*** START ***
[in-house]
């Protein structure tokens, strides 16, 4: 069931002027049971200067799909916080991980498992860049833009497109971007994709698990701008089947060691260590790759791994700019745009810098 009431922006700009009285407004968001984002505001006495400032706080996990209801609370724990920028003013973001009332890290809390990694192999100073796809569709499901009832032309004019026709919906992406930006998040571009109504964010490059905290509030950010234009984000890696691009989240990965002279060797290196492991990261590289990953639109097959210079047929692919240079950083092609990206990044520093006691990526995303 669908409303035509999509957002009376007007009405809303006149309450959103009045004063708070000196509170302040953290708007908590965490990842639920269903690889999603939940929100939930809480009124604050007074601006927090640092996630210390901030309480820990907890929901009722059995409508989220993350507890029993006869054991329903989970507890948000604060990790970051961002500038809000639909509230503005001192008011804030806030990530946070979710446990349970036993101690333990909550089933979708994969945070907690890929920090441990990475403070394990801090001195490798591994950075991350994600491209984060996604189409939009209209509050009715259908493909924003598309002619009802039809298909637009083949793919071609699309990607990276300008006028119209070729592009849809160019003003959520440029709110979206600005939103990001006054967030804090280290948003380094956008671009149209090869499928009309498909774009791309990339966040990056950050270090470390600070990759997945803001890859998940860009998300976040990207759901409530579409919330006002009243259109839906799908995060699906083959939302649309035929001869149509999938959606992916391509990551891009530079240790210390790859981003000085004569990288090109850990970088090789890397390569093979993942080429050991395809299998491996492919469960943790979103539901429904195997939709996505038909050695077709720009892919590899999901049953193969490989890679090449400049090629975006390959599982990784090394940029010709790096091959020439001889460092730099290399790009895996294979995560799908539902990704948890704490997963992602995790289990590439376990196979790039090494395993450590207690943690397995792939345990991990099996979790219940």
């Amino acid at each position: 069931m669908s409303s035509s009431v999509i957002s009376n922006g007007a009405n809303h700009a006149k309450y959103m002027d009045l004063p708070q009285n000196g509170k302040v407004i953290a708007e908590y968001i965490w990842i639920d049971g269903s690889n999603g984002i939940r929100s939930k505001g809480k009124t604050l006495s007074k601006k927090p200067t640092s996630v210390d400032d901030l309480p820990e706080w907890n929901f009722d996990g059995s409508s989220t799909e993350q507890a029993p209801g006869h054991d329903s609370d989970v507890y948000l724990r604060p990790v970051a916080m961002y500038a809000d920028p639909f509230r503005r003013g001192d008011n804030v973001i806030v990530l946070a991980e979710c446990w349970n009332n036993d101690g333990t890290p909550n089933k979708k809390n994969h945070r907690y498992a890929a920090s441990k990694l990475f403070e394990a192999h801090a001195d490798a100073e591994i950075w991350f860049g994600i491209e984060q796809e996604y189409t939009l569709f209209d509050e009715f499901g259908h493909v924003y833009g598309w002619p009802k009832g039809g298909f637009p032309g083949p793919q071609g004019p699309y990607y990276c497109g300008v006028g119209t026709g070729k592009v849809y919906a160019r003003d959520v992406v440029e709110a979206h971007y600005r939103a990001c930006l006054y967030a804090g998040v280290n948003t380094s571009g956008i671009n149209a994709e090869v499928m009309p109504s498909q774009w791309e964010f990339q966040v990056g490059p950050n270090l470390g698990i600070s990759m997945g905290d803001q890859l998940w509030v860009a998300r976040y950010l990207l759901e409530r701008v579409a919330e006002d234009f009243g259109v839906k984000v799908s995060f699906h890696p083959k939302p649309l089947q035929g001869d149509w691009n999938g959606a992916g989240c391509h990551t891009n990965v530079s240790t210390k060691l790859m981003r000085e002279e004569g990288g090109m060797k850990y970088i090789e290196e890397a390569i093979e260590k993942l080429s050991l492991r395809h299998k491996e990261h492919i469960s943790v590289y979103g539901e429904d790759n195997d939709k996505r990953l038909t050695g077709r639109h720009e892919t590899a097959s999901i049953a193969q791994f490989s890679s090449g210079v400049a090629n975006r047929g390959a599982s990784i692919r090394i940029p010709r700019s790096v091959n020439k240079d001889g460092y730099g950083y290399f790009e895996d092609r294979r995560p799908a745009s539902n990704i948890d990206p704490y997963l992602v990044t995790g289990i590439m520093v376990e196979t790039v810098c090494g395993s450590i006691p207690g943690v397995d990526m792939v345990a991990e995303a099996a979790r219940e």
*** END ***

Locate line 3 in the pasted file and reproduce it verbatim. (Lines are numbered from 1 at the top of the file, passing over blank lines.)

């Amino acid at each position: 069931m669908s409303s035509s009431v999509i957002s009376n922006g007007a009405n809303h700009a006149k309450y959103m002027d009045l004063p708070q009285n000196g509170k302040v407004i953290a708007e908590y968001i965490w990842i639920d049971g269903s690889n999603g984002i939940r929100s939930k505001g809480k009124t604050l006495s007074k601006k927090p200067t640092s996630v210390d400032d901030l309480p820990e706080w907890n929901f009722d996990g059995s409508s989220t799909e993350q507890a029993p209801g006869h054991d329903s609370d989970v507890y948000l724990r604060p990790v970051a916080m961002y500038a809000d920028p639909f509230r503005r003013g001192d008011n804030v973001i806030v990530l946070a991980e979710c446990w349970n009332n036993d101690g333990t890290p909550n089933k979708k809390n994969h945070r907690y498992a890929a920090s441990k990694l990475f403070e394990a192999h801090a001195d490798a100073e591994i950075w991350f860049g994600i491209e984060q796809e996604y189409t939009l569709f209209d509050e009715f499901g259908h493909v924003y833009g598309w002619p009802k009832g039809g298909f637009p032309g083949p793919q071609g004019p699309y990607y990276c497109g300008v006028g119209t026709g070729k592009v849809y919906a160019r003003d959520v992406v440029e709110a979206h971007y600005r939103a990001c930006l006054y967030a804090g998040v280290n948003t380094s571009g956008i671009n149209a994709e090869v499928m009309p109504s498909q774009w791309e964010f990339q966040v990056g490059p950050n270090l470390g698990i600070s990759m997945g905290d803001q890859l998940w509030v860009a998300r976040y950010l990207l759901e409530r701008v579409a919330e006002d234009f009243g259109v839906k984000v799908s995060f699906h890696p083959k939302p649309l089947q035929g001869d149509w691009n999938g959606a992916g989240c391509h990551t891009n990965v530079s240790t210390k060691l790859m981003r000085e002279e004569g990288g090109m060797k850990y970088i090789e290196e890397a390569i093979e260590k993942l080429s050991l492991r395809h299998k491996e990261h492919i469960s943790v590289y979103g539901e429904d790759n195997d939709k996505r990953l038909t050695g077709r639109h720009e892919t590899a097959s999901i049953a193969q791994f490989s890679s090449g210079v400049a090629n975006r047929g390959a599982s990784i692919r090394i940029p010709r700019s790096v091959n020439k240079d001889g460092y730099g950083y290399f790009e895996d092609r294979r995560p799908a745009s539902n990704i948890d990206p704490y997963l992602v990044t995790g289990i590439m520093v376990e196979t790039v810098c090494g395993s450590i006691p207690g943690v397995d990526m792939v345990a991990e995303a099996a979790r219940e």